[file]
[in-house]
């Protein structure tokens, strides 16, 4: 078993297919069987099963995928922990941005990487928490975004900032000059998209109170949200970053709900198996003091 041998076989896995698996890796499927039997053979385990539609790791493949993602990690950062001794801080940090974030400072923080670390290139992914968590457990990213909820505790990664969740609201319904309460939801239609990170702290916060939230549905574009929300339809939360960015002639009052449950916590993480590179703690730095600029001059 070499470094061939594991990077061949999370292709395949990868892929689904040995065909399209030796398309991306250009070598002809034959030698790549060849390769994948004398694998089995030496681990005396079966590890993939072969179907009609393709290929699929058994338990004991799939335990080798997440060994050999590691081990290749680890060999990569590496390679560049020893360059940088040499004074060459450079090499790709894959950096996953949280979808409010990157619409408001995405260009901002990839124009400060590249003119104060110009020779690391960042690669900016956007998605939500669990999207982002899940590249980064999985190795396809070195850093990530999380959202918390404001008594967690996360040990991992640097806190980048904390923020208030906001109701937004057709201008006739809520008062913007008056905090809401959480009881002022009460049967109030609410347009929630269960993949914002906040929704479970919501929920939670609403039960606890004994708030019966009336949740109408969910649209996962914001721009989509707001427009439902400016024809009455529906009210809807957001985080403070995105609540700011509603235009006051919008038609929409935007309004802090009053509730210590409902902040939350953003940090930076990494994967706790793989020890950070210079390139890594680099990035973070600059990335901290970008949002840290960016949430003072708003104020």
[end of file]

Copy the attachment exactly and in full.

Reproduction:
[in-house]
């Protein structure tokens, strides 16, 4: 078993297919069987099963995928922990941005990487928490975004900032000059998209109170949200970053709900198996003091 041998076989896995698996890796499927039997053979385990539609790791493949993602990690950062001794801080940090974030400072923080670390290139992914968590457990990213909820505790990664969740609201319904309460939801239609990170702290916060939230549905574009929300339809939360960015002639009052449950916590993480590179703690730095600029001059 070499470094061939594991990077061949999370292709395949990868892929689904040995065909399209030796398309991306250009070598002809034959030698790549060849390769994948004398694998089995030496681990005396079966590890993939072969179907009609393709290929699929058994338990004991799939335990080798997440060994050999590691081990290749680890060999990569590496390679560049020893360059940088040499004074060459450079090499790709894959950096996953949280979808409010990157619409408001995405260009901002990839124009400060590249003119104060110009020779690391960042690669900016956007998605939500669990999207982002899940590249980064999985190795396809070195850093990530999380959202918390404001008594967690996360040990991992640097806190980048904390923020208030906001109701937004057709201008006739809520008062913007008056905090809401959480009881002022009460049967109030609410347009929630269960993949914002906040929704479970919501929920939670609403039960606890004994708030019966009336949740109408969910649209996962914001721009989509707001427009439902400016024809009455529906009210809807957001985080403070995105609540700011509603235009006051919008038609929409935007309004802090009053509730210590409902902040939350953003940090930076990494994967706790793989020890950070210079390139890594680099990035973070600059990335901290970008949002840290960016949430003072708003104020």